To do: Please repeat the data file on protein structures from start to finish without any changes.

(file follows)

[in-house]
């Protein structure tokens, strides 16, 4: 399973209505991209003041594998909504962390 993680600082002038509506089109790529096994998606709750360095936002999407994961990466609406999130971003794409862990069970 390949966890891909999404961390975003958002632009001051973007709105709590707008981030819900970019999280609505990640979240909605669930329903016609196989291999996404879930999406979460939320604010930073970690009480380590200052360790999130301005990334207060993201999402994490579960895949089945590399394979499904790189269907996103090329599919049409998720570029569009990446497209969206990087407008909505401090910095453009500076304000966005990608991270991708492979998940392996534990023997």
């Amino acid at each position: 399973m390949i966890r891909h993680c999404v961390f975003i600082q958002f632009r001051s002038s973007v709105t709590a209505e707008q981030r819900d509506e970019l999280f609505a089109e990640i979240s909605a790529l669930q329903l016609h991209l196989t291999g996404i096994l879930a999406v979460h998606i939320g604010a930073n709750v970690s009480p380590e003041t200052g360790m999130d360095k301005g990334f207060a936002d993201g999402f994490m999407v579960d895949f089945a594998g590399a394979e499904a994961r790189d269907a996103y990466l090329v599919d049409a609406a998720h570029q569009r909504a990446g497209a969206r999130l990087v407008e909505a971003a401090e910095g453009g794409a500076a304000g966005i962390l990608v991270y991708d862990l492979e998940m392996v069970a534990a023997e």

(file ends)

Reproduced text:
[in-house]
């Protein structure tokens, strides 16, 4: 399973209505991209003041594998909504962390 993680600082002038509506089109790529096994998606709750360095936002999407994961990466609406999130971003794409862990069970 390949966890891909999404961390975003958002632009001051973007709105709590707008981030819900970019999280609505990640979240909605669930329903016609196989291999996404879930999406979460939320604010930073970690009480380590200052360790999130301005990334207060993201999402994490579960895949089945590399394979499904790189269907996103090329599919049409998720570029569009990446497209969206990087407008909505401090910095453009500076304000966005990608991270991708492979998940392996534990023997």
């Amino acid at each position: 399973m390949i966890r891909h993680c999404v961390f975003i600082q958002f632009r001051s002038s973007v709105t709590a209505e707008q981030r819900d509506e970019l999280f609505a089109e990640i979240s909605a790529l669930q329903l016609h991209l196989t291999g996404i096994l879930a999406v979460h998606i939320g604010a930073n709750v970690s009480p380590e003041t200052g360790m999130d360095k301005g990334f207060a936002d993201g999402f994490m999407v579960d895949f089945a594998g590399a394979e499904a994961r790189d269907a996103y990466l090329v599919d049409a609406a998720h570029q569009r909504a990446g497209a969206r999130l990087v407008e909505a971003a401090e910095g453009g794409a500076a304000g966005i962390l990608v991270y991708d862990l492979e998940m392996v069970a534990a023997e």